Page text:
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Kansas Supreme Court Selected Opinion Summaries
Montoy v. State, Docket 92032
September 9, 2005

Summaries and press releases are prepared by Ron Keefover, Office of Judicial Administration, Kansas Judicial Center, 301 West 10th, Topeka, KS 66612-1507 (785-296-2256), e-mail: keefoverr@kscourts.org.

RE: Appeal No. 92,032: Montoy v. State (January 3, 2005)

Concurring opinions on behalf of three members of the Supreme Court were filed today as part of the decision that was filed in this litigation last January. The three justices filing their concurrences agreed with the result announced earlier by the Court, but they also would hold that education is a fundamental right under the Kansas Constitution.

Today's concurring opinions do not change the effect of the Supreme Court decision that was announced on January 3, just before the start of the 2005 legislative session. Concurring opinions are used by appellate judges to express their additional legal analysis leading to a court's majority decision.

In today's filing, a concurring opinion authored by Justice Carol A. Beier was joined by Justice Robert E. Davis. Justice Marla J. Luckert also wrote a separate concurring opinion in which she agreed with Justice Beier's rationale and affirmed her reading of an opinion in an earlier school finance case authored by Justice Luckert when she was still a Shawnee County district judge.

Today's concurring opinions will be appended to the original January 3 decision when they are published in the official Kansas Reports. The concurrences also are currently available online at the Court's website, www.kscourts.org.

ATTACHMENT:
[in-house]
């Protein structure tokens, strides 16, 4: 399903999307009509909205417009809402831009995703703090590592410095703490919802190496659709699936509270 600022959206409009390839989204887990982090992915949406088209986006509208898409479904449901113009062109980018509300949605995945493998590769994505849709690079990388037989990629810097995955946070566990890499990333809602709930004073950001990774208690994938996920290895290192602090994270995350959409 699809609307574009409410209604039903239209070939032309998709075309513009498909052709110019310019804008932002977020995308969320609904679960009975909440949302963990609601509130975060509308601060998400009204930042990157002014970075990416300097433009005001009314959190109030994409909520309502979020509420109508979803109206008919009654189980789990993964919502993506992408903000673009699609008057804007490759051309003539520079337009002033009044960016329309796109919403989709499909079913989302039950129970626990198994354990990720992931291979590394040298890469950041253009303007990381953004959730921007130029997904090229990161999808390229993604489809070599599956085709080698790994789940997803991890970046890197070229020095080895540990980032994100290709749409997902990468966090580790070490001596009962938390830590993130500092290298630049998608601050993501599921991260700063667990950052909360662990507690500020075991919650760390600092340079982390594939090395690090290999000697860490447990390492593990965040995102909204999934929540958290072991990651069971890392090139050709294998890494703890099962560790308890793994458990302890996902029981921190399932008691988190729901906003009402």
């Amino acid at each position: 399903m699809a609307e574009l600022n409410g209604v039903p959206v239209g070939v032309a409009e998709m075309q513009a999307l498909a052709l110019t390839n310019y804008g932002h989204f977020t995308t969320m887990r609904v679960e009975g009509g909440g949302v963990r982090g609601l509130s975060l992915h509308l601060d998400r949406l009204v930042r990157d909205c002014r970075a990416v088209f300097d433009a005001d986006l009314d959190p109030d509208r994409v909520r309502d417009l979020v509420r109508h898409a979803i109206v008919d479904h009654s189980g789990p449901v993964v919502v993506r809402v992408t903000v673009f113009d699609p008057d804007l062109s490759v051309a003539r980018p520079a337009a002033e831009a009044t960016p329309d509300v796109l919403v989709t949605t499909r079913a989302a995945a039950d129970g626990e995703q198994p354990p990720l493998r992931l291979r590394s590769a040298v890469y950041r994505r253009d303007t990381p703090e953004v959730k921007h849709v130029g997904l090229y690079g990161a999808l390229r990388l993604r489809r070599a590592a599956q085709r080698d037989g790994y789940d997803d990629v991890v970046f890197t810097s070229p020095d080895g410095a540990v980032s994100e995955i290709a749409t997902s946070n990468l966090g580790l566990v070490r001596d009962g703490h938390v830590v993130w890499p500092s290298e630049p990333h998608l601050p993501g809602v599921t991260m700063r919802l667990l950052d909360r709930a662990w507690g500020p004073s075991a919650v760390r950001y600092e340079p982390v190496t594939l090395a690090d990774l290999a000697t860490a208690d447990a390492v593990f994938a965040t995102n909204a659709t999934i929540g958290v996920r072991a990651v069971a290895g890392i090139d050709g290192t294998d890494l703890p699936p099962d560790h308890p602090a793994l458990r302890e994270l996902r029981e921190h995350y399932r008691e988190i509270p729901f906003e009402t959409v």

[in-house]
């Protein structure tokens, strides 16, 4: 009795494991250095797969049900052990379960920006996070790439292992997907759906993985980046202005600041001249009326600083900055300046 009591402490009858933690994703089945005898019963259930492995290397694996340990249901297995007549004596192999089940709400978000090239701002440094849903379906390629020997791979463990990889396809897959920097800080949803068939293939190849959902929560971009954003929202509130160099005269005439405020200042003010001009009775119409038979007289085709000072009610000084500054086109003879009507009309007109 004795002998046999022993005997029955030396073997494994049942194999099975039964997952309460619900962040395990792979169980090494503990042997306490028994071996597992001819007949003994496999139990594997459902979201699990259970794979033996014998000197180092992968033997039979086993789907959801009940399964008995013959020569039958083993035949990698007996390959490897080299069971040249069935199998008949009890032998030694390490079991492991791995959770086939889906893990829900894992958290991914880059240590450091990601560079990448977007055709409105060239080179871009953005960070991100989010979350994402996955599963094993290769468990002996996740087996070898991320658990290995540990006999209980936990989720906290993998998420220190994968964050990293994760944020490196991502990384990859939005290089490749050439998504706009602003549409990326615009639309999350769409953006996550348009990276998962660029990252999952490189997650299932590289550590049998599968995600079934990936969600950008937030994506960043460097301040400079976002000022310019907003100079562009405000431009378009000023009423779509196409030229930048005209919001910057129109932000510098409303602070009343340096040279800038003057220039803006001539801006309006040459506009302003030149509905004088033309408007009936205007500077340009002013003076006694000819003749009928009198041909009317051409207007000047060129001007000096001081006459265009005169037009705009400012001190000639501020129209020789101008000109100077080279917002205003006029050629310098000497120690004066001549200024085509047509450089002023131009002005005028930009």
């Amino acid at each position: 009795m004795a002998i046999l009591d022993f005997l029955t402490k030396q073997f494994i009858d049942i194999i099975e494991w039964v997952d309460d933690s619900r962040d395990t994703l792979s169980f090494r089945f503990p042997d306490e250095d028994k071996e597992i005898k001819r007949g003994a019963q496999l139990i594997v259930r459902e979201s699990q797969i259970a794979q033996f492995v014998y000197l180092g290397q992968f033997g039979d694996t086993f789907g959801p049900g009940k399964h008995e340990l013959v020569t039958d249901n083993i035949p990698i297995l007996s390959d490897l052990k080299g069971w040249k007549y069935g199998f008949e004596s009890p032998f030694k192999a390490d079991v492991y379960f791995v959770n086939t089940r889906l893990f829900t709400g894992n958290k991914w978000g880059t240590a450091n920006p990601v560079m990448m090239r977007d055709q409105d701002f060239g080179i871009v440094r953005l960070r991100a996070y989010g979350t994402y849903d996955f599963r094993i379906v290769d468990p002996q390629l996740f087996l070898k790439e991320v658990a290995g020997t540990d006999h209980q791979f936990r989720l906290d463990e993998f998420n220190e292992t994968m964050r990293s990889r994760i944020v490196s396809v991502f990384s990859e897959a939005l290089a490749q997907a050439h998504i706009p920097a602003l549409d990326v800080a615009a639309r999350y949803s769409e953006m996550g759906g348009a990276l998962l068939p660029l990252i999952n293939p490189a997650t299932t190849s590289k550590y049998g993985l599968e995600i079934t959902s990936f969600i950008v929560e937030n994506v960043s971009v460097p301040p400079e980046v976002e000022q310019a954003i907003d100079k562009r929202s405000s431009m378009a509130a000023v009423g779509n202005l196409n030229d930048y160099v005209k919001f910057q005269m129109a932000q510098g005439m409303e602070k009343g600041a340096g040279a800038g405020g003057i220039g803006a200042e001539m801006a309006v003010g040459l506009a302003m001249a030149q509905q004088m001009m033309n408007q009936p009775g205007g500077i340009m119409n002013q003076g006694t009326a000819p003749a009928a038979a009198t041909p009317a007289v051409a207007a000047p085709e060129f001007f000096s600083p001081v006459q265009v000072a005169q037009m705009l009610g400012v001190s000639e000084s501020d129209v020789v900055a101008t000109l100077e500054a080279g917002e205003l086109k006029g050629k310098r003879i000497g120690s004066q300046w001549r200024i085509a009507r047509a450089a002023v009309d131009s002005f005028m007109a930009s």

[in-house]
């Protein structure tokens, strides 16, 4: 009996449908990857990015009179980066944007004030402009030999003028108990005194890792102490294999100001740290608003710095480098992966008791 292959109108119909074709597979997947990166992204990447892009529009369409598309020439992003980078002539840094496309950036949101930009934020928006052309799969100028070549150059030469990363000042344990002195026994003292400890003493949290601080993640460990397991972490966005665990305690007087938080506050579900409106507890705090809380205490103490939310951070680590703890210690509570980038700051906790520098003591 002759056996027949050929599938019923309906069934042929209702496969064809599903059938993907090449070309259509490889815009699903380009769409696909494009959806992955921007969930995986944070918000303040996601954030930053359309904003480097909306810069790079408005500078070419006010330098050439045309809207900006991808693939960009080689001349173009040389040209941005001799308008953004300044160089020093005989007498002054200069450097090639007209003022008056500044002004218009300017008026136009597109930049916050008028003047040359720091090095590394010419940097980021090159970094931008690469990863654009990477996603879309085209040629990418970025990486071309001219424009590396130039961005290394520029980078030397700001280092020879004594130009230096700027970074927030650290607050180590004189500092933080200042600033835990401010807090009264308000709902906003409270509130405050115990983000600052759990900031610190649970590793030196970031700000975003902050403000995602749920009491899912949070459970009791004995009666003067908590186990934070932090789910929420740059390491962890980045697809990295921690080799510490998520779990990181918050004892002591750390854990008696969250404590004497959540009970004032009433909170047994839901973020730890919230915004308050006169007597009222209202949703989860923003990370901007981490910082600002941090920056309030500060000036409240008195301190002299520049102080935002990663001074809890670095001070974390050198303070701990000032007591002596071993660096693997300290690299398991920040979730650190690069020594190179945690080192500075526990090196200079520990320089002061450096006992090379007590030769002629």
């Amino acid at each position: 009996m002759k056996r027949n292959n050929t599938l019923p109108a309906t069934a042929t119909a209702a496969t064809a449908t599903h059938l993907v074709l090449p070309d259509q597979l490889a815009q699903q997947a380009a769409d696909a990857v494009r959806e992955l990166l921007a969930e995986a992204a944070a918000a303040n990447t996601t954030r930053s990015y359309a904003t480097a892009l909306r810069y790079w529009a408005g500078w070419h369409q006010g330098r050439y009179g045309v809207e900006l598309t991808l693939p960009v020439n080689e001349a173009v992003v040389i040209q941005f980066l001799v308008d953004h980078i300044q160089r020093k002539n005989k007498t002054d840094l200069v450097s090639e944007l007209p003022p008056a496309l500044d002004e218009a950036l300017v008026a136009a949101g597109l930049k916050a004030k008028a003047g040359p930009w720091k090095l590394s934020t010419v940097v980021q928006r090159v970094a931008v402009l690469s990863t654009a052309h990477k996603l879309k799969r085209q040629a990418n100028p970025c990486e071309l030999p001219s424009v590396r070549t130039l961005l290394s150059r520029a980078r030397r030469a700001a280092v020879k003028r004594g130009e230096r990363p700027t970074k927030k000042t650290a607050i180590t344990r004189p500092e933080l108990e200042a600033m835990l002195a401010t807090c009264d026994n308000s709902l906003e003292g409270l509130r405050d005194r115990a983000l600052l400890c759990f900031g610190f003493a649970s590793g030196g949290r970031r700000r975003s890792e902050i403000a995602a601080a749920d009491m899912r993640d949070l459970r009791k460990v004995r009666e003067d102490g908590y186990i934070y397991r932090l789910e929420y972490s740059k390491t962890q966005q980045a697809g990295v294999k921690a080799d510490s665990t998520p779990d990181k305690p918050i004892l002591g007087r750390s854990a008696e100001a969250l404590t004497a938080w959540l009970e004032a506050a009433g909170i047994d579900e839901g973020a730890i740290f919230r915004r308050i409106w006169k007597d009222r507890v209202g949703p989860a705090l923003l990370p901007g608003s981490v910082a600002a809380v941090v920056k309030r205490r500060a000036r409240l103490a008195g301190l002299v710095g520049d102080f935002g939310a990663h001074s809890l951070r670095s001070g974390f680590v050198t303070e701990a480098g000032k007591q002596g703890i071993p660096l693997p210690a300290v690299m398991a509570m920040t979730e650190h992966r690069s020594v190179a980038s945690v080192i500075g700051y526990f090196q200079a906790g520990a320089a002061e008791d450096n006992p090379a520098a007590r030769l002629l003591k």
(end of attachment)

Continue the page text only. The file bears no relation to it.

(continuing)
In her concurring opinion, Justice Beier said she disagreed with a 1994 Kansas Supreme Court decision holding that education is not a fundamental right, a holding "implicitly" affirmed in the January 3 decision. However, she and Justices Davis and Luckert would still adhere to a rational basis standard of review for statutes dealing with school financing in Kansas as long as inequities in the system do not become so "egregious that they actually or functionally deny the fundamental right to education to a segment of otherwise similarly situated students."

Article 6 of the Kansas Constitution provides: "The legislature shall provide for intellectual, educational, vocational and scientific improvement by establishing and maintaining public schools, educational institutions and related activities." And further that: "The legislature shall make suitable provision for finance of the educational interests of the state."